At the heart of the modern car engine rests a
computer. The effects of having a computer control
several elements of a car's operation have been
phenominal. Prior to the advent of the computer,
automobile engine operations were controlled primarily by
mechanical devices, which were rather imprecise depending
on driving conditions. For example, carburators were used
almost exclusively to meter the correct amount of fuel
that was mixed with the engine's intake air (see intake system). Ignition
timing was controlled by flywheel weights on the
distributor along with manifold vacuum (see ignition system). Finally,
emissions control devices (see emissions)
that were dependent on mechanical controls were
inefficient and served to significantly reduce the fuel
efficiency and power output of engines of that era.
What does the computer do?
The computer works like pretty much any other
computer. It takes inputs, processes them, and produces
outputs. The complexity and calculating capacity along
with the speed of modern computers are the primary
attributes that make them useful for controlling certain
aspects of a car's engine. There are still many
mechanical systems that cannot be readily controlled, but
the computer is now essential for today's cleaner, more
There are several pieces of data that a car's computer
collects for processing. Among them are:
- Air Flow sensor - The air flow sensor determines
the volume of air being drawn into the engine
through the intake system (see intake system).
- Oxygen sensor - This device tells the computer
how much oxygen is present in the car's exhaust.
An overabundance of oxygen indicates that the
air-fuel ratio is too lean (not enough fuel per
unit air) or too rich. A lean mixture will result
in a loss of power and, surprisingly, fuel
economy. An overly rich mixture will result,
again, in poor economy, as well as greatly
increased hydrocarbons in the exhaust (primarily
unburned fuel). The information provided by the
oxygen sensor also helps the computer determine
the optimum timing for ignition.
- RPM sensor - This sensor tells the computer how
fast the engine is turning. Different engine
speeds require changes in ignition timing among
- Crankshaft Position sensor - This device senses
the position of the engine's crankshaft at any
given moment. It is useful in engines that don't
have a mechanically connected distributor (see ignition system)
for determining spark timing. It also is used to
determine when to trigger each fuel injector (see
The engine speed sensor often uses the same
- Camshaft Position sensor - This sensor works in
unison with the crankshaft position sensor. Since
the camshaft turns at half the speed of the
crankshaft, its position is essential in
determining the timing of fuel injector pulses
and ignition pulses (see ignition
system). If only the crankshaft position
were monitored, the computer would likely send a
spark signal to each cylinder on both the power
and the intake stroke (see engine).
- Intake Air Temperature sensor - This device
monitors the temperature of the air as it enters
the intake system (see intake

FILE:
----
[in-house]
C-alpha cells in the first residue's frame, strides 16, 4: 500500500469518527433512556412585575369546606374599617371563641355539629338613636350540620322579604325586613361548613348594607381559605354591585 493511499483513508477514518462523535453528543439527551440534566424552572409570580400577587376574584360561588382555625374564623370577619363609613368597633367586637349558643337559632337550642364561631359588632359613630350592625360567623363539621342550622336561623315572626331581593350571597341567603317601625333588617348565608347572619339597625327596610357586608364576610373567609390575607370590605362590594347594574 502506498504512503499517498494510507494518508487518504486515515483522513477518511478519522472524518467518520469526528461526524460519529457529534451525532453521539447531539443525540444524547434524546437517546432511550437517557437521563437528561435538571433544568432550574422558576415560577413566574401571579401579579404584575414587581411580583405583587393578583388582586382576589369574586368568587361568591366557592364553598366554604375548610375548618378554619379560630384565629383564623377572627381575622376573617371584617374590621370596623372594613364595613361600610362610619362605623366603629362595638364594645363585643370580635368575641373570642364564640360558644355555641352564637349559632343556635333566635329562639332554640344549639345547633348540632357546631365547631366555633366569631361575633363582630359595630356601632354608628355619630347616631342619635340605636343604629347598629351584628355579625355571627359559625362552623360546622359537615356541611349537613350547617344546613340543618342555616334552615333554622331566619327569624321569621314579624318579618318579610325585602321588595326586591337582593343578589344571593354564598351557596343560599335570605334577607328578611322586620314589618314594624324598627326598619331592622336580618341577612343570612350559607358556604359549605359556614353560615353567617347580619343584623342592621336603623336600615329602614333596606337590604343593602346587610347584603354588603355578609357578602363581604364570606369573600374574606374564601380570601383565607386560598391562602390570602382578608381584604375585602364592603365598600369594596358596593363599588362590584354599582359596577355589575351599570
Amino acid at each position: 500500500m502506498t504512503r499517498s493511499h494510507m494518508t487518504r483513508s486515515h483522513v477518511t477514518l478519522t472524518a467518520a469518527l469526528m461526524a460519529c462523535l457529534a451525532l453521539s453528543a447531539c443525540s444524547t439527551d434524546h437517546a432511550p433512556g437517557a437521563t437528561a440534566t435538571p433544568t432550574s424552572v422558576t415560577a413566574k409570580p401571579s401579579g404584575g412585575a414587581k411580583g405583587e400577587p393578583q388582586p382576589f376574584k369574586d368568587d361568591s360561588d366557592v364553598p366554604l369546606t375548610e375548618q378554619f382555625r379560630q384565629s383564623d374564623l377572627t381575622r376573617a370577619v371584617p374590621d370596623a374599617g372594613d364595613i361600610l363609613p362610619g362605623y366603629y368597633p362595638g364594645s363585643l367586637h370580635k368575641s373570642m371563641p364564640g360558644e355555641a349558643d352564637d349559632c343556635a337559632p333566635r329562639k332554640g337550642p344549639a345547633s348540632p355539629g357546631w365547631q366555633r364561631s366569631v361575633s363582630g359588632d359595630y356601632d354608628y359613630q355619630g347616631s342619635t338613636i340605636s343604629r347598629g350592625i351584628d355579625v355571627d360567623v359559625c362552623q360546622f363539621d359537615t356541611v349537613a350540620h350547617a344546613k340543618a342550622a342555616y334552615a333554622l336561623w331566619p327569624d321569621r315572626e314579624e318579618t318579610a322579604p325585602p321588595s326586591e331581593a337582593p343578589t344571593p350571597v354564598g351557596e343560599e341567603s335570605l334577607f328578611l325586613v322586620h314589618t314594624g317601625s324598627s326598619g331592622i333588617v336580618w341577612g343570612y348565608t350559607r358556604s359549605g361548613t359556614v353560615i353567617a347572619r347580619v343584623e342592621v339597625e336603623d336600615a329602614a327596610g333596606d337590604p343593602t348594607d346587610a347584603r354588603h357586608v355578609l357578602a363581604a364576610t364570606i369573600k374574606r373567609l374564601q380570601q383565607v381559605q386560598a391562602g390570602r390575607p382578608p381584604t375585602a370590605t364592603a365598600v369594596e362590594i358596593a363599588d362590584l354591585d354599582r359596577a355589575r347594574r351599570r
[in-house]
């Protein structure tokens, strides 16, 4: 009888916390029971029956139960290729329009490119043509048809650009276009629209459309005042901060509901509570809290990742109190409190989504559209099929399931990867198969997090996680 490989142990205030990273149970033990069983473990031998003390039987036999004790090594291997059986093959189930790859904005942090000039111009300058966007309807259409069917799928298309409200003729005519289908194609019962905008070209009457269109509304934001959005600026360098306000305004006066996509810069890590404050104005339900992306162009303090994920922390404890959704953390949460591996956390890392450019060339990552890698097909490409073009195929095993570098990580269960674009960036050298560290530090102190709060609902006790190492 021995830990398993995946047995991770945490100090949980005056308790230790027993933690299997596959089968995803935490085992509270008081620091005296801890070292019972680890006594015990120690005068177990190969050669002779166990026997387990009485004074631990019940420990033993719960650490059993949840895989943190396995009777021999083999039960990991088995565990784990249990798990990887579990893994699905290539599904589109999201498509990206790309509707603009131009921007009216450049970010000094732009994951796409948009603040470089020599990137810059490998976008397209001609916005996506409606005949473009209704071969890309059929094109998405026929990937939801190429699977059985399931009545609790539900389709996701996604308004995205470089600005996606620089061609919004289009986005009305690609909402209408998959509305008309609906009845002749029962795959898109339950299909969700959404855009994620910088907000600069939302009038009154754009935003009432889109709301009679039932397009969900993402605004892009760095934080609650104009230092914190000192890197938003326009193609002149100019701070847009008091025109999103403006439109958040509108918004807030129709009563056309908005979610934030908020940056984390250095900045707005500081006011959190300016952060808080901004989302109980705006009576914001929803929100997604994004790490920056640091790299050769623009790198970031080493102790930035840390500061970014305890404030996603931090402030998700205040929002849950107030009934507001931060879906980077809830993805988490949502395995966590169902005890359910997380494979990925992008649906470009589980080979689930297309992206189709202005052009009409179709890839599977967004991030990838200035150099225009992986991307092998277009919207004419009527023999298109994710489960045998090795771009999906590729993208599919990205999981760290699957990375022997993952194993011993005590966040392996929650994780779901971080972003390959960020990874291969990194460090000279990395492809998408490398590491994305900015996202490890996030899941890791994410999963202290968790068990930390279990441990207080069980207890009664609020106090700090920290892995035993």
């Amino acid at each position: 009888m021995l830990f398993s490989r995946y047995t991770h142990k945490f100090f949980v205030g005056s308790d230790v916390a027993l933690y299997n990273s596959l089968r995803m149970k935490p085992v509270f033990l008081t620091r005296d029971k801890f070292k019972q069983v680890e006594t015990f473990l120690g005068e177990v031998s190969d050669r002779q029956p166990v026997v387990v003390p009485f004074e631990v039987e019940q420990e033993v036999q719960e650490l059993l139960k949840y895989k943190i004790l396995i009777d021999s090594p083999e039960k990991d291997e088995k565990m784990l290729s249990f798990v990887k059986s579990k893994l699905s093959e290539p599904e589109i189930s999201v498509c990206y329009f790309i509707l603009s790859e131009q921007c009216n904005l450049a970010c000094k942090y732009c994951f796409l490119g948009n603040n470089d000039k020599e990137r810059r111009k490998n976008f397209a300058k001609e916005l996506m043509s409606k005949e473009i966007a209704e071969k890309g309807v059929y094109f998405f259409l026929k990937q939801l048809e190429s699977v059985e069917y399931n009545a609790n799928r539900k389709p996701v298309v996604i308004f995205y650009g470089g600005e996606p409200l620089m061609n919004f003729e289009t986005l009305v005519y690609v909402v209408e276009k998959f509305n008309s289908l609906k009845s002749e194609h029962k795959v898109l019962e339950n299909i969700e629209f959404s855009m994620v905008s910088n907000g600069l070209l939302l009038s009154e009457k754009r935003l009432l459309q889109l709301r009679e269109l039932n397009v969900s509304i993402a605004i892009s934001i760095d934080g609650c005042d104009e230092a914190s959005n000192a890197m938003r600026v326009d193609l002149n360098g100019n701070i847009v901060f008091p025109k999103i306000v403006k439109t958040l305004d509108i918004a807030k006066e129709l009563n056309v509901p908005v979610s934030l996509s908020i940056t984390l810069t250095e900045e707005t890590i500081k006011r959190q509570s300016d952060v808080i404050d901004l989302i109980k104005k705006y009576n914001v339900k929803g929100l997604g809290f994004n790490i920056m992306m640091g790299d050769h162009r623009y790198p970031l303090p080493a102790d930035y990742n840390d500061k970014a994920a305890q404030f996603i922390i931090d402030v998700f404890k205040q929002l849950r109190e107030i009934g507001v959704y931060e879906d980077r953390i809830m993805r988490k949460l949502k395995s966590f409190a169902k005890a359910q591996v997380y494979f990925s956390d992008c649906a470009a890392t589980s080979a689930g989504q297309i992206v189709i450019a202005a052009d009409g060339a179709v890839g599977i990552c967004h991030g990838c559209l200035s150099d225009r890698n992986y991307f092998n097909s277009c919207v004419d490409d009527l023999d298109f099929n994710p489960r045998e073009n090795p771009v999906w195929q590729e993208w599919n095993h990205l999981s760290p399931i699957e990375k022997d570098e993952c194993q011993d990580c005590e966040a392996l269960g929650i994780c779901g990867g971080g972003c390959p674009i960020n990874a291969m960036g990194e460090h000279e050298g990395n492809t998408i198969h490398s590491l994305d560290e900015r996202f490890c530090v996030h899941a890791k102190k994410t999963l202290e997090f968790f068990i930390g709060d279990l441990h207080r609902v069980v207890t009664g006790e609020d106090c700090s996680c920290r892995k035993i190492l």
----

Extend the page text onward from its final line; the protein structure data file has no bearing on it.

system). This helps to more accurately
meter the amount of fuel needed for combustion.
- Engine Coolant Temperature sensor - This sensor
monitors the temperature of the engine's coolant,
which is a directly related to the engine's
temperature. Since a colder engine requires a
richer mixture to operate, this sensor is
essential in helping the computer duplicate the
function of the choke used on carburated engines
by increasing the amount of fuel per unit air
when the engine is cold.
- Knock sensor - This sensor is used to determine
when pre-ignition is occuring and sends a signal
to the computer which will retard or delay the
spark to all cylinders (see ignition system).
Pre-ignition is sometimes referred to as knock,
and is potentially harmful to the engine. It
occurs when the fuel/air mixture burns before the
piston starts its downward travel in the power
stroke. If unchecked, this pre-ignition can cause
physical damage to the piston, connecting rod, or
other internal part.
- Vehicle Speed sensor - As its name implies, this
device monitors the road speed of the vehicle. It
measures this through a magnetic pickup device
that senses the rotational speed of the output of
the transmission. The computer then determines
the speed through calculations. One function of
this sensor is to govern the vehicle's maximum
speed. When the car reaches a predetermined top
speed, the computer will partially shut down the
fuel supply, preventing the vehicle from
travelling any faster. The information from this
sensor is also used to help determine when an
electronically controlled transmission should
shift gears. Finally, some speedometers are
driven electronically instead of through the
speedometer cable. This sensor provides the
information for such speedometers.
The computer, after processing data from the various
input signals, produces several output signals. Among
- Signals to initiate spark - In cars that do not
have a mechanical distributor, the signal that
initiates firing of each spark plug originates
from the computer. This allows greater precision
in the timing of the spark (see ignition system).
- Signals to initiate fuel injectors - The timing
and duration of open valve condition at each fuel
injector is initiated by the computer, allowing
for very accurate metering of the fuel (see intake system).
- Signals to the automatic transmission - Modern
automatic transmissions (see transmission) are
controlled electronically by the car's computer.
The throttle position as well as engine RPM are
used to determine when the transmission will
shift to another gear ratio.
- Various emission control devices - A complete
description of these devices can be found under emissions.
Drivetrain Emission Controls, Engine,
Formula, Gear Math, Ignition System,
System, Suspension, Torque and Horsepower, Transmission